The file editors now also feature the same CodeMirror-powered syntax highlighting, auto-completion, and error checking. The allowed file extensions in the file editors can edit have been expanded to include formats which CodeMirror has modes for: conf, css, diff, patch, html, htm, http, js, json, jsx, less, md, php, phtml, php3, php4, php5, php7, phps, scss, sass, sh, bash, sql, svg, xml, yml, yaml, txt.

Or in more succinct terms: pretty much everything

That addition alone opens up a lot of new possibilities for developers and designers. Devs and authors can finally expand the kind of control they can offer to users. It’s the same kind of control the new editor and customizer have, too.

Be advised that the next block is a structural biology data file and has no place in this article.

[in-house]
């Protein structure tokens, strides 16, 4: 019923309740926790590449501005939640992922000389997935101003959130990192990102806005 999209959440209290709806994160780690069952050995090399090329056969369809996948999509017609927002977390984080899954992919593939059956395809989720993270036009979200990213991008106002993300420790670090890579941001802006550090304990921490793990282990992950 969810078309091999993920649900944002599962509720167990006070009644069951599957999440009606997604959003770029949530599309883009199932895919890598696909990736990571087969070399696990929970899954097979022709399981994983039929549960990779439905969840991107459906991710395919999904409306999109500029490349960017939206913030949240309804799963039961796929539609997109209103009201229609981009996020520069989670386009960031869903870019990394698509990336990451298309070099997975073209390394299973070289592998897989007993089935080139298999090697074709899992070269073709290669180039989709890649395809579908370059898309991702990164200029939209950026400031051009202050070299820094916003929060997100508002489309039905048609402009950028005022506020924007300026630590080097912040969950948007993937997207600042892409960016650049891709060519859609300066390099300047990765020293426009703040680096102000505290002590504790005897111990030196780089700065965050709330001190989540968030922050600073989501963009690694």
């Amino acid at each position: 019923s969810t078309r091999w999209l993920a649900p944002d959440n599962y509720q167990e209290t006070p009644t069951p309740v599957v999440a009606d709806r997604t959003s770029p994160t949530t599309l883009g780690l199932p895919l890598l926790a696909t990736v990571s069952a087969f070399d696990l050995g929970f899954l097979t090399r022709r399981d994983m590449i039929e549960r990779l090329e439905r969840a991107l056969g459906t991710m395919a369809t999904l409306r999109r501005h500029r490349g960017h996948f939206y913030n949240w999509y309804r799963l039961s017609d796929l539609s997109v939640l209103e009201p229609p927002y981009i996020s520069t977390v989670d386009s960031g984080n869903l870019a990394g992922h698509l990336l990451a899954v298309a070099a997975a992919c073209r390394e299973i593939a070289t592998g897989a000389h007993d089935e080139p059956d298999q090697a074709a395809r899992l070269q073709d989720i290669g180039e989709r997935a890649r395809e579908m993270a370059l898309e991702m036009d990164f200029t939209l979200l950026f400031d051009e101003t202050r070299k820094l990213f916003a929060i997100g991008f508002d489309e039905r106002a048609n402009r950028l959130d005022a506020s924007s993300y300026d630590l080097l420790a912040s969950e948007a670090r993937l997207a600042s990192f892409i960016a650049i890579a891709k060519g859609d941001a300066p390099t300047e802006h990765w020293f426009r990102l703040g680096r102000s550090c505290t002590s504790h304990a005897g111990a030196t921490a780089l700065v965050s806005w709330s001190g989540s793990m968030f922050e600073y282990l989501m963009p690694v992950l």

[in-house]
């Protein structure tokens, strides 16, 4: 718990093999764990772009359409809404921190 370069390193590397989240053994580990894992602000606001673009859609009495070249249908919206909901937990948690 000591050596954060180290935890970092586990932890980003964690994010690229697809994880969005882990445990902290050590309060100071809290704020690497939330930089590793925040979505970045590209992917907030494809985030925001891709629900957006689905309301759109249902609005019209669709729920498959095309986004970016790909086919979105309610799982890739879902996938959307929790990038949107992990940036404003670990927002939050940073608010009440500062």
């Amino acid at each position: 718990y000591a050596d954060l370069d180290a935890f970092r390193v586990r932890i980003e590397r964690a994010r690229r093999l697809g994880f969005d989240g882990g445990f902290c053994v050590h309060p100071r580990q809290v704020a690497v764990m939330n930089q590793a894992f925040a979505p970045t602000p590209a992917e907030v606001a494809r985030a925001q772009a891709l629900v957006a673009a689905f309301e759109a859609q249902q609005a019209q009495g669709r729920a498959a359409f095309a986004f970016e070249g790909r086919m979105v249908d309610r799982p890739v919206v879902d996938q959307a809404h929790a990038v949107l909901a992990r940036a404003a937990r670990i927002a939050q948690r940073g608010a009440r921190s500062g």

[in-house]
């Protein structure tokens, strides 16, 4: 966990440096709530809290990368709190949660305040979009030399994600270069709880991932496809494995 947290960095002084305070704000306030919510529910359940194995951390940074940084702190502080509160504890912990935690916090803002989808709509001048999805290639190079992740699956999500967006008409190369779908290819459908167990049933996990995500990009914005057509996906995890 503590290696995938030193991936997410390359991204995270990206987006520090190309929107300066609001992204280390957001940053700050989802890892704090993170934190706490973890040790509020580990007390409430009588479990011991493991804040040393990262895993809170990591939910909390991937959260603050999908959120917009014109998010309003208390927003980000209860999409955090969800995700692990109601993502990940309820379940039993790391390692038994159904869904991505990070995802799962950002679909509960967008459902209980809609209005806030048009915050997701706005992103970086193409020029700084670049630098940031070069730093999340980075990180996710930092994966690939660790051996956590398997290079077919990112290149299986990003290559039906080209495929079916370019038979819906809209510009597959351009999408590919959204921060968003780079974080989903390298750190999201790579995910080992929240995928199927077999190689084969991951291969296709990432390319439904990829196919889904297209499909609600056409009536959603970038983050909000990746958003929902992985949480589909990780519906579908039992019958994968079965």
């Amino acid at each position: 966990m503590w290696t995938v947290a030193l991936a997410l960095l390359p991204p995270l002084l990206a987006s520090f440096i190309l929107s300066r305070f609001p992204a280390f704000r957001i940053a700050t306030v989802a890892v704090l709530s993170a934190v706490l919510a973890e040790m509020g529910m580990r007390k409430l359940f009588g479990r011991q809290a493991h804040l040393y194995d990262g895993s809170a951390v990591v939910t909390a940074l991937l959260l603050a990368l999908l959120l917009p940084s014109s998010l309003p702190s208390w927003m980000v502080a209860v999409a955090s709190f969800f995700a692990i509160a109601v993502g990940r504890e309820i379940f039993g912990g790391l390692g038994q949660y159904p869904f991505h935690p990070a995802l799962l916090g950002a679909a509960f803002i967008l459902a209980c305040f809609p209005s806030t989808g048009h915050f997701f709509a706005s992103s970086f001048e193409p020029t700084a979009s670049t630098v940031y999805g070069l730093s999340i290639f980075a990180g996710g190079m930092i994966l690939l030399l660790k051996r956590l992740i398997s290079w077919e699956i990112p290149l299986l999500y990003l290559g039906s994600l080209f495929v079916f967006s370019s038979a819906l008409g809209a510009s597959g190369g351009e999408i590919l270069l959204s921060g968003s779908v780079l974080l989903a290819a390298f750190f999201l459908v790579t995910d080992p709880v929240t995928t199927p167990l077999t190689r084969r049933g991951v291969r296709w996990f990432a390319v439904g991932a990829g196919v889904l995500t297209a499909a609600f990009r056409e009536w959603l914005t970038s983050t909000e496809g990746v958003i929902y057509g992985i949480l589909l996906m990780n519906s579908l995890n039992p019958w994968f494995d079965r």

Dig Deeper, Dig Safer

One really neat change is that the editors now get to go deeper into the filesystem. With CodeMirror’s protections, the dashboard-based editors dig right down beyond the old limit of two directories. It doesn’t mean a lot to many (most?) users of WP. But this is a freedom that devs can take advantage of.

CodeMirror opens up into a full-on coding environment within the WordPress dashboard. Now you can By being able to dig deeper into the site’s file system. However, by doing so, it opens up for a lot of danger. Not only will users be able to edit the CSS and HTML files (within the protected bounds of the linter), but they’ll also have access to the more delicate PHP files that keep the whole installation running smooth as silk.

And we all know the last thing we want is a non-coder making a kerfluffle out of some PHP.

Get into the Sandbox

The devs have also changed the way PHP files are saved when using a built-in editor. Essentially, this is what you get when you open a PHP file now:

  1. Upon opening a PHP file, you edit a new, separate instance of that file. Its content is held within a variable through the use of cookies.